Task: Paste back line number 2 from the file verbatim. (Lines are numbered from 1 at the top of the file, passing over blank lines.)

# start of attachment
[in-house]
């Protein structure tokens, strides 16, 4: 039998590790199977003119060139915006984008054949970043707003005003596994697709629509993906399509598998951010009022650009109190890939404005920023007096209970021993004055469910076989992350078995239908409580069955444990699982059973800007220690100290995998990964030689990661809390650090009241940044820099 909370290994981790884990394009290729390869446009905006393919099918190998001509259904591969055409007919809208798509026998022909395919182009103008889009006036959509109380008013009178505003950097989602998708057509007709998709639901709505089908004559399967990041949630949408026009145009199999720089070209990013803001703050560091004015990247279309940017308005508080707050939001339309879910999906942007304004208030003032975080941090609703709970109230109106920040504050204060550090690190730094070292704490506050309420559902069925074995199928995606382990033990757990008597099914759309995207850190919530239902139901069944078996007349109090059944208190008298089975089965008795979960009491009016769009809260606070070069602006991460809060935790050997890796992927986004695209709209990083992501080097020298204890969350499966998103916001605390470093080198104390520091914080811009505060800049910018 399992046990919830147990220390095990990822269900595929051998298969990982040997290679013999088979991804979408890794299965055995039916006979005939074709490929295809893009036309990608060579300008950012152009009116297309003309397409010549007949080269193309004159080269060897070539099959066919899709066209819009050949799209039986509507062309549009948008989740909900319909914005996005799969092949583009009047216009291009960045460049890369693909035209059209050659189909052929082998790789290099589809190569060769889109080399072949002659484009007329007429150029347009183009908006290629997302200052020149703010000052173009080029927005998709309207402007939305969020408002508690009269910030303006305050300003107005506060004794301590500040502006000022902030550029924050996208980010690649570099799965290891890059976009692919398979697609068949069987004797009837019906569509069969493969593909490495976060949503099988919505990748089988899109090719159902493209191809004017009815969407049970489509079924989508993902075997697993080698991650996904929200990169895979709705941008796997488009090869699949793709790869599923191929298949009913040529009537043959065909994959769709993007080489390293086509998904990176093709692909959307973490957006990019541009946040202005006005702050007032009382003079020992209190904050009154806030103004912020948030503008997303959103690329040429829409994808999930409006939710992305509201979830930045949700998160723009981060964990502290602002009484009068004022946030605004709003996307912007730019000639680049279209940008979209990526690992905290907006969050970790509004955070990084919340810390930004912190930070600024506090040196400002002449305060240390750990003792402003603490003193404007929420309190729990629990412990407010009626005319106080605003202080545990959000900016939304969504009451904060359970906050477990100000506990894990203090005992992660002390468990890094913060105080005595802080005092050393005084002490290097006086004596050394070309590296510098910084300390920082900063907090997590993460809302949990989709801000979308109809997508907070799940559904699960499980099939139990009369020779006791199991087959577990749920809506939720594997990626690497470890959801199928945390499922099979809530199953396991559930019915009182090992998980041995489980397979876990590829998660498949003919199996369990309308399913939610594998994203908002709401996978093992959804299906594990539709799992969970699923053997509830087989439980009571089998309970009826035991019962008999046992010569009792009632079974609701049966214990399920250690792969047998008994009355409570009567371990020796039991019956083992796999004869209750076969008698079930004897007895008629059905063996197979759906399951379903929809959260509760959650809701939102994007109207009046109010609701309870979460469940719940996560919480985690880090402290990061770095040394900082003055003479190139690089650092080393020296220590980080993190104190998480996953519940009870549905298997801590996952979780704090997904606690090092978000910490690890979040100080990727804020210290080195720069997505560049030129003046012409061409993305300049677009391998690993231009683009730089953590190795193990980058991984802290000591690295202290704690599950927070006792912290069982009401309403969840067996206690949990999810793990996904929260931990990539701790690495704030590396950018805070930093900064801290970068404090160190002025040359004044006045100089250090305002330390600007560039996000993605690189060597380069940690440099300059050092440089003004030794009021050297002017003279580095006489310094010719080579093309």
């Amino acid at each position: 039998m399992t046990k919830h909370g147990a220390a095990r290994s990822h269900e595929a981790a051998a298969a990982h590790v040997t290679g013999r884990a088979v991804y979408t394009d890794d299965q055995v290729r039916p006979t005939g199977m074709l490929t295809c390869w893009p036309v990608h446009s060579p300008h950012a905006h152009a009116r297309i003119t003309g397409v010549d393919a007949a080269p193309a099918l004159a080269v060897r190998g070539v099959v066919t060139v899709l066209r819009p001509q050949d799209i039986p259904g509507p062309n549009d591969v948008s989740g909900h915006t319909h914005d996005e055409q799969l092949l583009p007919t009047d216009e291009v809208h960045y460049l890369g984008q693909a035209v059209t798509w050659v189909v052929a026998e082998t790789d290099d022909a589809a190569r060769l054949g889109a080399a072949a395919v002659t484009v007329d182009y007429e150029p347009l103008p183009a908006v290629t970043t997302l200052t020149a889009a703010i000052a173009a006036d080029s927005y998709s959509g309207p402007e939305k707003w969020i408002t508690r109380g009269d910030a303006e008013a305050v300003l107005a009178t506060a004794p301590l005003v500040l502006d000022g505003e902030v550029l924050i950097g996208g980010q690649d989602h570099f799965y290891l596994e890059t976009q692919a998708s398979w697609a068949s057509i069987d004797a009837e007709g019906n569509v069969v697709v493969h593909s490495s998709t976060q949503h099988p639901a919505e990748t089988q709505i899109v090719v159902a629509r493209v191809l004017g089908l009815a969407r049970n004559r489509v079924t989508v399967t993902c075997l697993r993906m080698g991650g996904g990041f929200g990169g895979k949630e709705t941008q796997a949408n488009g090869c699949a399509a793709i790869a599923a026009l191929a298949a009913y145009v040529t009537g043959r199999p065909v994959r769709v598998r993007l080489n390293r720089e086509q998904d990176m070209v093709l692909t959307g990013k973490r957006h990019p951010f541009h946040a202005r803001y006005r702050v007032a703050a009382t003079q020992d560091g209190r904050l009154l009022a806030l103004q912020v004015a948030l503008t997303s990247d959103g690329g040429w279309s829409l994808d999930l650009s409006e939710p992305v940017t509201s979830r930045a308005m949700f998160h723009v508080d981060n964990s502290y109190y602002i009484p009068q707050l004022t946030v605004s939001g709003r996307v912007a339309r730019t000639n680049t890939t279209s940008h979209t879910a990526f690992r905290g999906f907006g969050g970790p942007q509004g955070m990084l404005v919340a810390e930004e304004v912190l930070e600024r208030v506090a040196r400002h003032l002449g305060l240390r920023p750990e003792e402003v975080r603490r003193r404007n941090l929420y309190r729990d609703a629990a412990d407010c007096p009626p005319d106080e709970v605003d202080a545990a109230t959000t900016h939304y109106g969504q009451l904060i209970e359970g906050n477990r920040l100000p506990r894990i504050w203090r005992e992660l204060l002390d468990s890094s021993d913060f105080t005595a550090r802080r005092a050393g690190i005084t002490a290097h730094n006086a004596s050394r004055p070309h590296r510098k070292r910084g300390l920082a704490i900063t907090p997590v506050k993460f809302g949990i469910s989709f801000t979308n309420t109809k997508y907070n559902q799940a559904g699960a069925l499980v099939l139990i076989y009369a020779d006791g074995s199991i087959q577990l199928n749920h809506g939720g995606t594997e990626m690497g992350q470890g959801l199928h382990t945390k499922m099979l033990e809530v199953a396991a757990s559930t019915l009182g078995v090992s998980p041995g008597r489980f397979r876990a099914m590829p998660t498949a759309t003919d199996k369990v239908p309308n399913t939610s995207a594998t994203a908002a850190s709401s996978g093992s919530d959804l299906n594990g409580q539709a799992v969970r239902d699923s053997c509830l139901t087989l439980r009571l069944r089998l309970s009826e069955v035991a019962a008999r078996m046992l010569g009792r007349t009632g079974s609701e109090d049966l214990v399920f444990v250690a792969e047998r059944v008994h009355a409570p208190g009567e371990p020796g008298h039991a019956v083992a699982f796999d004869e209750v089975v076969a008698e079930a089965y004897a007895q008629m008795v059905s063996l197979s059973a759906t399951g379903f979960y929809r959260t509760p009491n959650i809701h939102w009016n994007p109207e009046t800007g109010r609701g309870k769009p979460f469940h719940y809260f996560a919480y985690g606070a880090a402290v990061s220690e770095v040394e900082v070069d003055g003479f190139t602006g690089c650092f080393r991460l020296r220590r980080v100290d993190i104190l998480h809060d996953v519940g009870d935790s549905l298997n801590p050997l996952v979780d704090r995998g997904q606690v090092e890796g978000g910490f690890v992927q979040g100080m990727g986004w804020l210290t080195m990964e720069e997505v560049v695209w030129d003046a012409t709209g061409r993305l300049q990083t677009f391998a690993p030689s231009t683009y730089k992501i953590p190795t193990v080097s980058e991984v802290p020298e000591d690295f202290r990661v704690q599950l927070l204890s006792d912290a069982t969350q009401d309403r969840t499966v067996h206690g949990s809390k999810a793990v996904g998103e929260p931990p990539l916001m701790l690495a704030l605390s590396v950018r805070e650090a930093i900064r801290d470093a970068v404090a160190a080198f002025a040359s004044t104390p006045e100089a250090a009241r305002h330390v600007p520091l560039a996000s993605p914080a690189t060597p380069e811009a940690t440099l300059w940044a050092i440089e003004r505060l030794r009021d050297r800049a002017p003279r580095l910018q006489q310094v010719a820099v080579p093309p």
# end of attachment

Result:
């Protein structure tokens, strides 16, 4: 039998590790199977003119060139915006984008054949970043707003005003596994697709629509993906399509598998951010009022650009109190890939404005920023007096209970021993004055469910076989992350078995239908409580069955444990699982059973800007220690100290995998990964030689990661809390650090009241940044820099 909370290994981790884990394009290729390869446009905006393919099918190998001509259904591969055409007919809208798509026998022909395919182009103008889009006036959509109380008013009178505003950097989602998708057509007709998709639901709505089908004559399967990041949630949408026009145009199999720089070209990013803001703050560091004015990247279309940017308005508080707050939001339309879910999906942007304004208030003032975080941090609703709970109230109106920040504050204060550090690190730094070292704490506050309420559902069925074995199928995606382990033990757990008597099914759309995207850190919530239902139901069944078996007349109090059944208190008298089975089965008795979960009491009016769009809260606070070069602006991460809060935790050997890796992927986004695209709209990083992501080097020298204890969350499966998103916001605390470093080198104390520091914080811009505060800049910018 399992046990919830147990220390095990990822269900595929051998298969990982040997290679013999088979991804979408890794299965055995039916006979005939074709490929295809893009036309990608060579300008950012152009009116297309003309397409010549007949080269193309004159080269060897070539099959066919899709066209819009050949799209039986509507062309549009948008989740909900319909914005996005799969092949583009009047216009291009960045460049890369693909035209059209050659189909052929082998790789290099589809190569060769889109080399072949002659484009007329007429150029347009183009908006290629997302200052020149703010000052173009080029927005998709309207402007939305969020408002508690009269910030303006305050300003107005506060004794301590500040502006000022902030550029924050996208980010690649570099799965290891890059976009692919398979697609068949069987004797009837019906569509069969493969593909490495976060949503099988919505990748089988899109090719159902493209191809004017009815969407049970489509079924989508993902075997697993080698991650996904929200990169895979709705941008796997488009090869699949793709790869599923191929298949009913040529009537043959065909994959769709993007080489390293086509998904990176093709692909959307973490957006990019541009946040202005006005702050007032009382003079020992209190904050009154806030103004912020948030503008997303959103690329040429829409994808999930409006939710992305509201979830930045949700998160723009981060964990502290602002009484009068004022946030605004709003996307912007730019000639680049279209940008979209990526690992905290907006969050970790509004955070990084919340810390930004912190930070600024506090040196400002002449305060240390750990003792402003603490003193404007929420309190729990629990412990407010009626005319106080605003202080545990959000900016939304969504009451904060359970906050477990100000506990894990203090005992992660002390468990890094913060105080005595802080005092050393005084002490290097006086004596050394070309590296510098910084300390920082900063907090997590993460809302949990989709801000979308109809997508907070799940559904699960499980099939139990009369020779006791199991087959577990749920809506939720594997990626690497470890959801199928945390499922099979809530199953396991559930019915009182090992998980041995489980397979876990590829998660498949003919199996369990309308399913939610594998994203908002709401996978093992959804299906594990539709799992969970699923053997509830087989439980009571089998309970009826035991019962008999046992010569009792009632079974609701049966214990399920250690792969047998008994009355409570009567371990020796039991019956083992796999004869209750076969008698079930004897007895008629059905063996197979759906399951379903929809959260509760959650809701939102994007109207009046109010609701309870979460469940719940996560919480985690880090402290990061770095040394900082003055003479190139690089650092080393020296220590980080993190104190998480996953519940009870549905298997801590996952979780704090997904606690090092978000910490690890979040100080990727804020210290080195720069997505560049030129003046012409061409993305300049677009391998690993231009683009730089953590190795193990980058991984802290000591690295202290704690599950927070006792912290069982009401309403969840067996206690949990999810793990996904929260931990990539701790690495704030590396950018805070930093900064801290970068404090160190002025040359004044006045100089250090305002330390600007560039996000993605690189060597380069940690440099300059050092440089003004030794009021050297002017003279580095006489310094010719080579093309």